The British government sees the exit from the European Union as an opportunity to »define and expand its place in the world«. What exactly this should look like – and, above all, how it should work – was still unclear for a long time after Brexit. Even the Brexiteers had conflicting ideas among themselves.
A 114-page report on defense and foreign policy now provides insights into where the British are headed in the next decade. The document has a few surprises in store:
Boris Johnson and his government want to increase the nuclear arsenal for the first time in decades – instead of reducing it, as originally planned, in the coming years.
Investments in military technology should be accelerated, the size of the troops must be reduced.
The kingdom is to be transformed into a »technological superpower« and a »soft power superpower«, which exercises global influence with its research and cultural institutions, the BBC and the monarchy.
The Prime Minister called the outlook the “most radical” of its kind “since the Cold War”. In fact, the government is committed to the idea of a “Global Britain” with ambitious policies outside Europe. It sets its geopolitical goals high – and defines clear fronts. “The strategy is radical in several senses,” says foreign policy expert Ulrike Franke.
SPIEGEL: Great Britain names a clear enemy in the report: Russia. The “most immediate threat to our security” goes back to Moscow, writes the government, and speaks of “hostile” activities. What is the open confrontation about?
Franke: The clear positioning towards Russia was to be expected. The United Kingdom has made a clear statement on this in the past – especially since the poisoning of Russian double agent Sergei Skripal. So the report ultimately only takes into account the steadily deteriorating reality.
Ulrike Franke is a senior researcher at the European Council on Foreign Relations (ECFR), an international think tank for European foreign and security policy based in London and European capitals. Her focus is on security and defense policy, the future of warfare and the influence of new technologies on conflicts.
SPIEGEL: With regard to China, the tone is more cautious, sometimes almost appreciative. US Secretary of State Antony Blinken said recently that China is a competitor, colleague and adversary at the same time. What is it most likely to hit the UK?
Franke: All three. This formulation simply takes reality into account. In some areas the West and Great Britain will have to and want to cooperate with China – for example in the fight against climate change. At the same time, China is a strategic competitor – for the USA and for the West, i.e. also for the United Kingdom and also for Germany. We will all have to learn to live and deal with this ambiguity for a long time.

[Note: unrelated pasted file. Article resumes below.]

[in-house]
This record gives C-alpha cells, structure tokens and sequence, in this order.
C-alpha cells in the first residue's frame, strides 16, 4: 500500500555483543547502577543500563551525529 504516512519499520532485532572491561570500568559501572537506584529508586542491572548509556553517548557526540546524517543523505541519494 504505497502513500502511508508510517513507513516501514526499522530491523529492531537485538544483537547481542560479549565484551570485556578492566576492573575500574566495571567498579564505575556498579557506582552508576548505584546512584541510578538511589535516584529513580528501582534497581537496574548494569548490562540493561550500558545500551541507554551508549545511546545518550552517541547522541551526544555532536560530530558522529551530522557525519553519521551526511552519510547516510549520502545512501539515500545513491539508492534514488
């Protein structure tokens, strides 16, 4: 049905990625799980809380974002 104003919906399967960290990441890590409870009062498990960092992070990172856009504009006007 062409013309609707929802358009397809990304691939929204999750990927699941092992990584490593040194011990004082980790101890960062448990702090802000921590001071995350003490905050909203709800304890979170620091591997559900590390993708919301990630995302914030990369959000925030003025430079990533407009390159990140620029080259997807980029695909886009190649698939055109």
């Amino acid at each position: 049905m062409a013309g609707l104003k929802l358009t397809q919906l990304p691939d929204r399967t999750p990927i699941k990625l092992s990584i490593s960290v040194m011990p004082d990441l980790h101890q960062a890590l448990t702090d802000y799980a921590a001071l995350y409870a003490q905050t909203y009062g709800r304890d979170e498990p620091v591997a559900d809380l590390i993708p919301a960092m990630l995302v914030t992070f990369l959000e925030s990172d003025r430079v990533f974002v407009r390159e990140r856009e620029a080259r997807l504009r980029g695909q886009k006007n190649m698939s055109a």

SPIEGEL: Great Britain wants to increase its presence in the Indo-Pacific region, they want to station aircraft carriers there and join the CPTPP trade agreement. Boris Johnson justifies this with the immense economic importance of the region and its role as a democratic counterweight to China. What else justifies British interest in the Indo-Pacific?
“At best, there may be a certain courtship for the US’s favor.”
Franke: In addition to these aspects, it is primarily about the support – practically as well as symbolically – of the Americans.
Is there a threat of a race with the EU?
SPIEGEL: The EU and France in particular are also interested in a stronger presence there. However, the British claim the leadership role in their report. Should this be a competition between Great Britain and the EU?
Franke: I don’t see any danger of competition there. On the contrary: the United Kingdom and France cooperate much more closely in the military and strategic areas than many Germans are aware of. At best, a certain courtship for the US’s favor may be observed here.
SPIEGEL: The EU is remarkably little mentioned in the report – it almost seems as if Brexit with its persistent problems never happened. Does the UK government use silence as a problem-solving strategy?
Franke: In part, this omission is tactics and symbolism: The UK wants to emphasize now that it is going its own way instead of discussing cooperation with the EU for long pages. It is regrettable that the relationship with the EU has only been sparsely dealt with, but in the course of current developments it is not too surprising. In part, the UK’s position is not yet clear – we are only just now starting to see the real effects of Brexit. And the EU is also still in a positioning discussion.
SPIEGEL: Is Britain pursuing realistic ambitions with its geopolitical and military announcements, or does the report show overconfidence?
Franke: In principle, it is to be welcomed that the United Kingdom is attempting with this strategy to provide the necessary means and capabilities for its idea of »Global Britain« – at least within the scope of its possibilities. In English they say: “They put their money where their mouth is.” So I wouldn’t call the plans overconfident. However, Great Britain has yet to prove whether the attempt to be globally active as a middle power will succeed. The strategy is certainly ambitious.